The decathlon is a unique track and field event with a storied history in the annals of track and field. Yet, little has been written in the sport psychology literature about the decathlon and the experiences of its participants. The purpose of this study was to describe the experience of elite decathlon participants during their “most memorable performance.” Participants were seven decathletes who have competed at the national and international level. Each athlete had previously scored 8,000 points or more (the standard for excellence in the decathlon) in at least one competition. Because of its emphasis on the participant as the expert, phenomenological interviews were conducted with each participant and transcripts were content analyzed. Two major themes emerged from the interviews: (a) distractions and (b) coping strategies. These themes along with their corresponding subthemes are discussed in relation to other coping research in the sport psychology literature.
Gregory A. Dale
Qualitative research in sport psychology is slowly becoming more of an accepted form of inquiry, and most of this research is conducted using various interview methods. In this paper, information is provided on a paradigm that has been given little consideration in sport psychology literature. This paradigm is termed existential phenomenology, and within this paradigm a chief mode of inquiry is the phenomenological interview. With its open-ended format and similarities to the athlete-sport psychology consultant interaction in a performance enhancement intervention, it is a method that appears to offer valuable information about the participant’s experience that might otherwise go unnoticied. The basic views of existential phenomenology, including its philosophical foundations as well as instructions for conducting a phenomenological interview study, are provided. Specific discussion of the potential significance of this type of research for the field of sport psychology is offered.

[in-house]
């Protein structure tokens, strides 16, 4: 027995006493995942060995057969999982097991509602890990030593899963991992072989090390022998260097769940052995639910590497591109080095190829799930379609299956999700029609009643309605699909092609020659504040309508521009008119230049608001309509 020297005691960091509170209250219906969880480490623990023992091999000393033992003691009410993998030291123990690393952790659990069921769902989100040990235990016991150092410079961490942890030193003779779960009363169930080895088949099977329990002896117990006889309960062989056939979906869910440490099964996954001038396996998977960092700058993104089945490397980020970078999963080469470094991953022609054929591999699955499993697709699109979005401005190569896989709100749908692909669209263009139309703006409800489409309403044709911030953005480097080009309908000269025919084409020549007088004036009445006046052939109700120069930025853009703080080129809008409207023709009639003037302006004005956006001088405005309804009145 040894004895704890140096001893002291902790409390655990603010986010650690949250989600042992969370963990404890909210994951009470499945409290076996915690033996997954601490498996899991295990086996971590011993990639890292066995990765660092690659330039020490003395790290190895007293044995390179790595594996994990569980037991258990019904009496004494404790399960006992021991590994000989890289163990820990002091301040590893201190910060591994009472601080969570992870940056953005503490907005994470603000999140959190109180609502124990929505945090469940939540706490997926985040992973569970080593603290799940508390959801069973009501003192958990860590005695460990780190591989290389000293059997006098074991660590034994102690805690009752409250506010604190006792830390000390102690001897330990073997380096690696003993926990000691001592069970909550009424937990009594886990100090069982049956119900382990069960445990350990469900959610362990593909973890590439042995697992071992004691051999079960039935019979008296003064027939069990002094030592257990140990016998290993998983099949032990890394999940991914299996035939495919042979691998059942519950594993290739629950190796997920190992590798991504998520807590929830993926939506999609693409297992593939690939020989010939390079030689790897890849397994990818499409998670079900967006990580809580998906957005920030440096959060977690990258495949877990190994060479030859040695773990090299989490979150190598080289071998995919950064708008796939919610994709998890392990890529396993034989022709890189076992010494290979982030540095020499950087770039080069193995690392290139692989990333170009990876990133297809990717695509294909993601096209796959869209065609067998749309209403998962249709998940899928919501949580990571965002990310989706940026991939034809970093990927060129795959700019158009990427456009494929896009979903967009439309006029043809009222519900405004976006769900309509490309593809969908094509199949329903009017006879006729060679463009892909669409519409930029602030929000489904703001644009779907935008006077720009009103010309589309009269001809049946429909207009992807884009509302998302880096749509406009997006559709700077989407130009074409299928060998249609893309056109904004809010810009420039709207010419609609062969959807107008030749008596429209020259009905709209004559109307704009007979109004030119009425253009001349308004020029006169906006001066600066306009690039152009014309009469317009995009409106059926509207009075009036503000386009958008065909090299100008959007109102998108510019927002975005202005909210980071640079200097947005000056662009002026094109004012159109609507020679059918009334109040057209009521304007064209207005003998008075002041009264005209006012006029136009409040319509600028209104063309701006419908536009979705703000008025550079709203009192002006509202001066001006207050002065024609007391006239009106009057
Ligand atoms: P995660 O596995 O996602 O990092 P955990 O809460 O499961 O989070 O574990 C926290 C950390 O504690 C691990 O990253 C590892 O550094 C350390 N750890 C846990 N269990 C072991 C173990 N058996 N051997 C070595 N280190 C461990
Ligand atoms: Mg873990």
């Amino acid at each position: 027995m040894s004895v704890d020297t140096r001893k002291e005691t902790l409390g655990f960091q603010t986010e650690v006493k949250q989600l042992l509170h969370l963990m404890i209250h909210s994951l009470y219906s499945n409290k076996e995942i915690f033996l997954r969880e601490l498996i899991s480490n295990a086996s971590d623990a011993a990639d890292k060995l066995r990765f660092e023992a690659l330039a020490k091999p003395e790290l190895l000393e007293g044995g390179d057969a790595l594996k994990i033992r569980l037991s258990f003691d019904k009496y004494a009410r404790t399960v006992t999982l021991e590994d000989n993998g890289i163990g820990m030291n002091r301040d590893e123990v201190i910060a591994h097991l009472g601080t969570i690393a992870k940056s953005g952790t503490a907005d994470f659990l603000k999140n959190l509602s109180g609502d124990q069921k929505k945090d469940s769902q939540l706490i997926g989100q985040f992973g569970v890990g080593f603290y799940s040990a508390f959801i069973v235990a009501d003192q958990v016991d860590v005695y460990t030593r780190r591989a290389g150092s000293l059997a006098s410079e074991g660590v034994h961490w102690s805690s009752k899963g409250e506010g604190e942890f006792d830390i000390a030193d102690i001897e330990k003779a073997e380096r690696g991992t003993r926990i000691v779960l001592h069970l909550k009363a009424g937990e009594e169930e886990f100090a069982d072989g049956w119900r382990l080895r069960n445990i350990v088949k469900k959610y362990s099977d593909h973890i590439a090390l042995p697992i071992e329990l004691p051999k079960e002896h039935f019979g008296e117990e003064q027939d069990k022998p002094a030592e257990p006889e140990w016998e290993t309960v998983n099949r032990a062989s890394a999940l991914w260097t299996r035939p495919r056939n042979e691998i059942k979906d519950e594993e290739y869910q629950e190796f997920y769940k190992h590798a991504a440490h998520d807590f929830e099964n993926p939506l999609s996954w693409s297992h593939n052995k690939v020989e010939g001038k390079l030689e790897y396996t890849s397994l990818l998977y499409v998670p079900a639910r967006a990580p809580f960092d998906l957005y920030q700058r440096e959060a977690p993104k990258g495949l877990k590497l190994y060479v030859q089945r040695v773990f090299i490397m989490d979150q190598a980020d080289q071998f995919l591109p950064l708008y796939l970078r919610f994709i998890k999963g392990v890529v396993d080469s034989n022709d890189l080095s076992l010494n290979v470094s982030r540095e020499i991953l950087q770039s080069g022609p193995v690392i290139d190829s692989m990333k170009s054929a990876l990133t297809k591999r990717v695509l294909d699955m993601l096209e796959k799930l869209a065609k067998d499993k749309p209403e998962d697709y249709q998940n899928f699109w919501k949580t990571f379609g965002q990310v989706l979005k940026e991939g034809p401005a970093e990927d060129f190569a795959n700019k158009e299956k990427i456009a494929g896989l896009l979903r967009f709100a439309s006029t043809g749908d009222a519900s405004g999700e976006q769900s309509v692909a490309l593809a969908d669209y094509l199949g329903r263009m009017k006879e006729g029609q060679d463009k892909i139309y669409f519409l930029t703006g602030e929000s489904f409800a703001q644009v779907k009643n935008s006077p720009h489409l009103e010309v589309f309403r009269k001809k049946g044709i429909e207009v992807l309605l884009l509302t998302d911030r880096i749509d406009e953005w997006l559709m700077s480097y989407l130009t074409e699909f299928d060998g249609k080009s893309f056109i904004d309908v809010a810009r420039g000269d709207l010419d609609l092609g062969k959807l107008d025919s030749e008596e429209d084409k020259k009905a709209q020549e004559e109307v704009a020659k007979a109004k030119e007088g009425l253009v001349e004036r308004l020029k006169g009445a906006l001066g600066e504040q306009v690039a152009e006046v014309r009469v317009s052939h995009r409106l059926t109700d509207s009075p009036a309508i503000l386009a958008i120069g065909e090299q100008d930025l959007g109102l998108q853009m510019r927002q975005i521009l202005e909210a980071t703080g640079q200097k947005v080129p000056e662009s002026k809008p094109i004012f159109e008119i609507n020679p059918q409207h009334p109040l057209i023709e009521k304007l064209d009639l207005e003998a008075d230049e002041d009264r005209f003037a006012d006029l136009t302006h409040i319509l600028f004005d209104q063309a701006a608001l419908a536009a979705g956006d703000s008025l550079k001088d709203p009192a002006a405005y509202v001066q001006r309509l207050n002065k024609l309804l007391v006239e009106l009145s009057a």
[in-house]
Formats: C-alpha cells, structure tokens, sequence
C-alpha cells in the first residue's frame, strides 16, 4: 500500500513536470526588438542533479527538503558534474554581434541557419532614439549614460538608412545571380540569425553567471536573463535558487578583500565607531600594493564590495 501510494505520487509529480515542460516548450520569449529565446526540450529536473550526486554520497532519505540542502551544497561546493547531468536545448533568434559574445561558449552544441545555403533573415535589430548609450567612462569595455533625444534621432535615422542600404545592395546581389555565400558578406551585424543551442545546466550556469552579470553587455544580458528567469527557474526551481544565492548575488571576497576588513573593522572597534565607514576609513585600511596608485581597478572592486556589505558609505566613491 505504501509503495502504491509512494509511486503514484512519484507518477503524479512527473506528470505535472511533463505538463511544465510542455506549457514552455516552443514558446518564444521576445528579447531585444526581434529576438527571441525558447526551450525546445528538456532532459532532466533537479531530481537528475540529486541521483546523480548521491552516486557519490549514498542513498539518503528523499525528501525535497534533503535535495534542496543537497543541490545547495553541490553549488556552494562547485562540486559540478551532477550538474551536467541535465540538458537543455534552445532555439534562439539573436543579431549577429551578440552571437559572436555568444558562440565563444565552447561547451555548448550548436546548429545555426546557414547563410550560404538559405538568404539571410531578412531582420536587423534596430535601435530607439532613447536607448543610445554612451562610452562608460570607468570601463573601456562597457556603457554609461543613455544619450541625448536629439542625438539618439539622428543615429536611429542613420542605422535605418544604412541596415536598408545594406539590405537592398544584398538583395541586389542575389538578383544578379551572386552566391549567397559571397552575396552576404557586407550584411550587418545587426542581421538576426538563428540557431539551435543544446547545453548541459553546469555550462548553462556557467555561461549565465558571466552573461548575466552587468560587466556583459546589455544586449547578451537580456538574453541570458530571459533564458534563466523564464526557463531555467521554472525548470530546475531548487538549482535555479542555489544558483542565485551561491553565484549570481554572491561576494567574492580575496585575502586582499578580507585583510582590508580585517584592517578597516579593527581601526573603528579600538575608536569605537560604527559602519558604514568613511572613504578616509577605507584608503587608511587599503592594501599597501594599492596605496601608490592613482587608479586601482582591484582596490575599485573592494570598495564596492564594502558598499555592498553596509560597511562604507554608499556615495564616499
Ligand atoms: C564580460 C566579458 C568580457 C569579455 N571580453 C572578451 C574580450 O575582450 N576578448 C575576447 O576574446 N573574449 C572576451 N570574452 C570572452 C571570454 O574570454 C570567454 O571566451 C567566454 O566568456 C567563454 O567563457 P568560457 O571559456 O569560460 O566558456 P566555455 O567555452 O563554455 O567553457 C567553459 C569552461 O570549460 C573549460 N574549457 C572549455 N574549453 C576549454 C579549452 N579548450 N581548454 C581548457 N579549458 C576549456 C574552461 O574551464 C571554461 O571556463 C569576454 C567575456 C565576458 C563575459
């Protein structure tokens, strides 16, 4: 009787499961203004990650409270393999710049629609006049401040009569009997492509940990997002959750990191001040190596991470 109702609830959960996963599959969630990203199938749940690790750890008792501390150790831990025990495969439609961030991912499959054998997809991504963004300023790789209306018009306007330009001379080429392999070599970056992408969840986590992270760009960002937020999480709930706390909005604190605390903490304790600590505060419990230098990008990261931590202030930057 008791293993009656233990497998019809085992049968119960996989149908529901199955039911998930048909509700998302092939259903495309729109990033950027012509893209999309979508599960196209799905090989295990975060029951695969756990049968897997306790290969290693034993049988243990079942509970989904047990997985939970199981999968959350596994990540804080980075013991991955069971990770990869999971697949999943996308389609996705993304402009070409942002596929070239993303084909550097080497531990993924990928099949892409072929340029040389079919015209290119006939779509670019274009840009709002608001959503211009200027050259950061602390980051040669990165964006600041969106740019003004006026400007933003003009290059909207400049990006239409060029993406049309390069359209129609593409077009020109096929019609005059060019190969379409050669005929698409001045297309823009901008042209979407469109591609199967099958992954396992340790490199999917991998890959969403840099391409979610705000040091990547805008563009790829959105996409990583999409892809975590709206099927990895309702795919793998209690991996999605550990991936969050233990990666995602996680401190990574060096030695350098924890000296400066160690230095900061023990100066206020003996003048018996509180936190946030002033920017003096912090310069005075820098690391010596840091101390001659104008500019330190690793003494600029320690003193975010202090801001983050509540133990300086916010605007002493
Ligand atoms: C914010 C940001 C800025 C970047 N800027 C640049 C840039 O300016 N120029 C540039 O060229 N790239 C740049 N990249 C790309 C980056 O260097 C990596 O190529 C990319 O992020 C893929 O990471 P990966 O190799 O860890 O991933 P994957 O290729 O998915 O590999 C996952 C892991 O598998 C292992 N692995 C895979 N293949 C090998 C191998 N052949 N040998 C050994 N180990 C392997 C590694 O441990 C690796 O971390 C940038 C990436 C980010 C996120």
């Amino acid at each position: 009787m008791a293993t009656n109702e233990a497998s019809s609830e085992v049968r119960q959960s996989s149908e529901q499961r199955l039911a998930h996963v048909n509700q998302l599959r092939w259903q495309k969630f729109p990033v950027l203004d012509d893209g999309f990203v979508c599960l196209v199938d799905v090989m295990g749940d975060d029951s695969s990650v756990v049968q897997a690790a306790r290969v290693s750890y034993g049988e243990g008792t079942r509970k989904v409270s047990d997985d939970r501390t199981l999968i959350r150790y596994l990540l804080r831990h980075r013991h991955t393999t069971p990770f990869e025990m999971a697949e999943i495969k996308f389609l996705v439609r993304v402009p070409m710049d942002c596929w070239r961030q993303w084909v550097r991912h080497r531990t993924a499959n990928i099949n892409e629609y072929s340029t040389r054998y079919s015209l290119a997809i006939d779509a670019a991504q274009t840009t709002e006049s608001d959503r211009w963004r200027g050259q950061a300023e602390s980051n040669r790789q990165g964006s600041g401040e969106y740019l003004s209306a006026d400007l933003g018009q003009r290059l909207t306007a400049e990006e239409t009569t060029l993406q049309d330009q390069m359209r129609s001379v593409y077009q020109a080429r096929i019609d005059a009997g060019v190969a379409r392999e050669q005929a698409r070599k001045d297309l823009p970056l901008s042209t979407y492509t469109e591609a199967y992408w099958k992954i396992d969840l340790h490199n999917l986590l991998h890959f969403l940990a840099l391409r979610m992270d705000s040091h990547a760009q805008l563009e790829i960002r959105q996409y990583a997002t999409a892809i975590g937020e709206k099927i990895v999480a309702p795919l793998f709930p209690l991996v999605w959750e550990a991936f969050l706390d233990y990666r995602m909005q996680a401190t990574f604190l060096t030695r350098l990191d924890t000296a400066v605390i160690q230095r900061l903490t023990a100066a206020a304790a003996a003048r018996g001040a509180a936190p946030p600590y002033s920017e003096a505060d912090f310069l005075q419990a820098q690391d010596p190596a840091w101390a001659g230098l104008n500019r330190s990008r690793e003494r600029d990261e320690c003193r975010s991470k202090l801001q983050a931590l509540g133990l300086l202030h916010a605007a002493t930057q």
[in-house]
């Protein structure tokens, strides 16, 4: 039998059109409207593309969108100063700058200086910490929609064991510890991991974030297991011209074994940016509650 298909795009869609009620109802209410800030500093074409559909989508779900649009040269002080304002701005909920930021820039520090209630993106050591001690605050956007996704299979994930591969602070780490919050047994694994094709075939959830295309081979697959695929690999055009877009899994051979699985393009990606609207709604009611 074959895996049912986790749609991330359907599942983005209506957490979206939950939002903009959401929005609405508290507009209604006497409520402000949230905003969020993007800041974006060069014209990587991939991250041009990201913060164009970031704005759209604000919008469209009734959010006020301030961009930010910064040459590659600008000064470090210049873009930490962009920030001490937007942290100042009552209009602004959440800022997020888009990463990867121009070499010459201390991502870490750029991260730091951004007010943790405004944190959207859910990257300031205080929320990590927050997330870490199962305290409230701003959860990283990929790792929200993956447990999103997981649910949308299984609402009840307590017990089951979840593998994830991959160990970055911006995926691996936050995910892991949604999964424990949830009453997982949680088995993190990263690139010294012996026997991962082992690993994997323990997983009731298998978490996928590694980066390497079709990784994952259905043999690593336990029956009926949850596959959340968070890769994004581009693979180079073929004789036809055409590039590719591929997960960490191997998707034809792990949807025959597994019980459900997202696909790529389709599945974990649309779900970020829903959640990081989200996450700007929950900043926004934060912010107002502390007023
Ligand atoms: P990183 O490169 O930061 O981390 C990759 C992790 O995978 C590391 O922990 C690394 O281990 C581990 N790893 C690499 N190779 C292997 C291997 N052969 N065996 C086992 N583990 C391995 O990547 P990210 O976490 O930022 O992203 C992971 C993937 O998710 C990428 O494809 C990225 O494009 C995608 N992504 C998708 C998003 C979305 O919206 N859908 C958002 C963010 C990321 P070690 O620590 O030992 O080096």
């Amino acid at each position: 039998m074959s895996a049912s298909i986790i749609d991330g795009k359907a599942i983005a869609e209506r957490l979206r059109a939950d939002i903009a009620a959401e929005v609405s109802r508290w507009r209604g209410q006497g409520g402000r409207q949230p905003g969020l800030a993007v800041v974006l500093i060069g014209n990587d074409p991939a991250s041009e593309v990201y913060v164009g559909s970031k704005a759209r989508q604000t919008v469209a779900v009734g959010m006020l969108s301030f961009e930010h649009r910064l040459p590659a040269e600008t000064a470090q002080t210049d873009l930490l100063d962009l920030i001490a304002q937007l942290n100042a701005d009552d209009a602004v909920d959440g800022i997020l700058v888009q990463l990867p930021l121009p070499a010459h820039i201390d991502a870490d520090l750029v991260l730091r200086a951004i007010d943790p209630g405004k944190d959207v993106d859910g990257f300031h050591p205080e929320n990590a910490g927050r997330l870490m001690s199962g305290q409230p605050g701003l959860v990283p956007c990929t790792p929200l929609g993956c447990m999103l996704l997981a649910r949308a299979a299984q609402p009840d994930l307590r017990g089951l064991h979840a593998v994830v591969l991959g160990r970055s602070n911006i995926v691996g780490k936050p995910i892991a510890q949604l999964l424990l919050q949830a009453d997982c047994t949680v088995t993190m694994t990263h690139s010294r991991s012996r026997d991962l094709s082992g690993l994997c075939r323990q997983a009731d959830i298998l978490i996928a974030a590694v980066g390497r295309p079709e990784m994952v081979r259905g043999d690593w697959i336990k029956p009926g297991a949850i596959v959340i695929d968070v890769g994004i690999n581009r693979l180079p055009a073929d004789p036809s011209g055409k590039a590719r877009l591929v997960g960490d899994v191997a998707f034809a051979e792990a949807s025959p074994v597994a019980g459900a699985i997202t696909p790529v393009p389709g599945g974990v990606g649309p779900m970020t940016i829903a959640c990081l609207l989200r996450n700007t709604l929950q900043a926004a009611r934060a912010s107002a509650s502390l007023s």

Gregory A. Dale and Craig A. Wrisberg
Both experimental and anecdotal data suggest that athletes of various ages, abilities, ethnic backgrounds, and gender desire open two-way communication with their coaches (Chelladurai, 1980; Danielson, Zelhart, & Drake 1975; Hendry, 1969; Masimo, 1980). In this paper we describe how performance profiling procedures (Butler, 1989) may be used with teams to create a more open atmosphere for coach/athlete communication and to facilitate team goal setting. Specifically, a case study with a Division I women’s volleyball team is presented to illustrate the effectiveness of this procedure in profiling individual athletes, the team, and the coach. Profiles were conducted 1 week into the practice season, at the midpoint of the competitive season, and at the end of the competitive season. Significant improvements were made on one or more characteristics by each athlete, the team, and the coach. As a result of participating in this process, both the athletes and the coach agreed that there was a more open atmosphere for communication. And, the athletes expressed sincere appreciation for the increased input they had in determining the nature of their training program and their goals for competition.